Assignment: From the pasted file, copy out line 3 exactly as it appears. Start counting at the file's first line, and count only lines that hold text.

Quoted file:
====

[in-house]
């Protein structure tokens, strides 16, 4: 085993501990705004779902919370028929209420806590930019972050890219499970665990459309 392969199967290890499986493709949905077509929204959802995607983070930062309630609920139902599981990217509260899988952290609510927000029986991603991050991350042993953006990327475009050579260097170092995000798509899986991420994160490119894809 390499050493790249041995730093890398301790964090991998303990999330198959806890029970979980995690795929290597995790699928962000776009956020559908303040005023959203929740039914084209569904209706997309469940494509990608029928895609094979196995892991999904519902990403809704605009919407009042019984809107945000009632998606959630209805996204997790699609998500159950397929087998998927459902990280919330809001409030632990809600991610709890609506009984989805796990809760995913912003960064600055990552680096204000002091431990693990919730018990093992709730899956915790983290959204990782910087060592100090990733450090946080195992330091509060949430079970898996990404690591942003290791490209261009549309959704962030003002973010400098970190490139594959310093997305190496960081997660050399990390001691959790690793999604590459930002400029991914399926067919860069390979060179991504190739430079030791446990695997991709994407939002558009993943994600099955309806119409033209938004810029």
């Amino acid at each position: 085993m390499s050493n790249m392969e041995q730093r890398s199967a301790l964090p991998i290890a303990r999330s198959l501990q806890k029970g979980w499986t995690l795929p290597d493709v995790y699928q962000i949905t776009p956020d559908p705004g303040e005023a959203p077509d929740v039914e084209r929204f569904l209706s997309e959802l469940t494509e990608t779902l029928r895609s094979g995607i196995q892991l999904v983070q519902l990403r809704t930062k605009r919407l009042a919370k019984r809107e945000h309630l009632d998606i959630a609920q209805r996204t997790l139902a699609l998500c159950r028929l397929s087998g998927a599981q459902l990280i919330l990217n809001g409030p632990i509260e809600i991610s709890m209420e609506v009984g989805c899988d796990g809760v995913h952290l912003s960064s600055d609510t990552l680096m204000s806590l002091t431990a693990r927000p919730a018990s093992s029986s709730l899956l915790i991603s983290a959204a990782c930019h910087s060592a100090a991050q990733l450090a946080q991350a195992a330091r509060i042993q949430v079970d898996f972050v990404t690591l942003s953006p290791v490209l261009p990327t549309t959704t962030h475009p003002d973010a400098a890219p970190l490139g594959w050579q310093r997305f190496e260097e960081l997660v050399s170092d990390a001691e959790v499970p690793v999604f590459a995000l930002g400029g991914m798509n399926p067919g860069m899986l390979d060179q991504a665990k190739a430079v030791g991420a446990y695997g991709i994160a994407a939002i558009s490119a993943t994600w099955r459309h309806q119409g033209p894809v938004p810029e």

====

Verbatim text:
């Amino acid at each position: 085993m390499s050493n790249m392969e041995q730093r890398s199967a301790l964090p991998i290890a303990r999330s198959l501990q806890k029970g979980w499986t995690l795929p290597d493709v995790y699928q962000i949905t776009p956020d559908p705004g303040e005023a959203p077509d929740v039914e084209r929204f569904l209706s997309e959802l469940t494509e990608t779902l029928r895609s094979g995607i196995q892991l999904v983070q519902l990403r809704t930062k605009r919407l009042a919370k019984r809107e945000h309630l009632d998606i959630a609920q209805r996204t997790l139902a699609l998500c159950r028929l397929s087998g998927a599981q459902l990280i919330l990217n809001g409030p632990i509260e809600i991610s709890m209420e609506v009984g989805c899988d796990g809760v995913h952290l912003s960064s600055d609510t990552l680096m204000s806590l002091t431990a693990r927000p919730a018990s093992s029986s709730l899956l915790i991603s983290a959204a990782c930019h910087s060592a100090a991050q990733l450090a946080q991350a195992a330091r509060i042993q949430v079970d898996f972050v990404t690591l942003s953006p290791v490209l261009p990327t549309t959704t962030h475009p003002d973010a400098a890219p970190l490139g594959w050579q310093r997305f190496e260097e960081l997660v050399s170092d990390a001691e959790v499970p690793v999604f590459a995000l930002g400029g991914m798509n399926p067919g860069m899986l390979d060179q991504a665990k190739a430079v030791g991420a446990y695997g991709i994160a994407a939002i558009s490119a993943t994600w099955r459309h309806q119409g033209p894809v938004p810029e």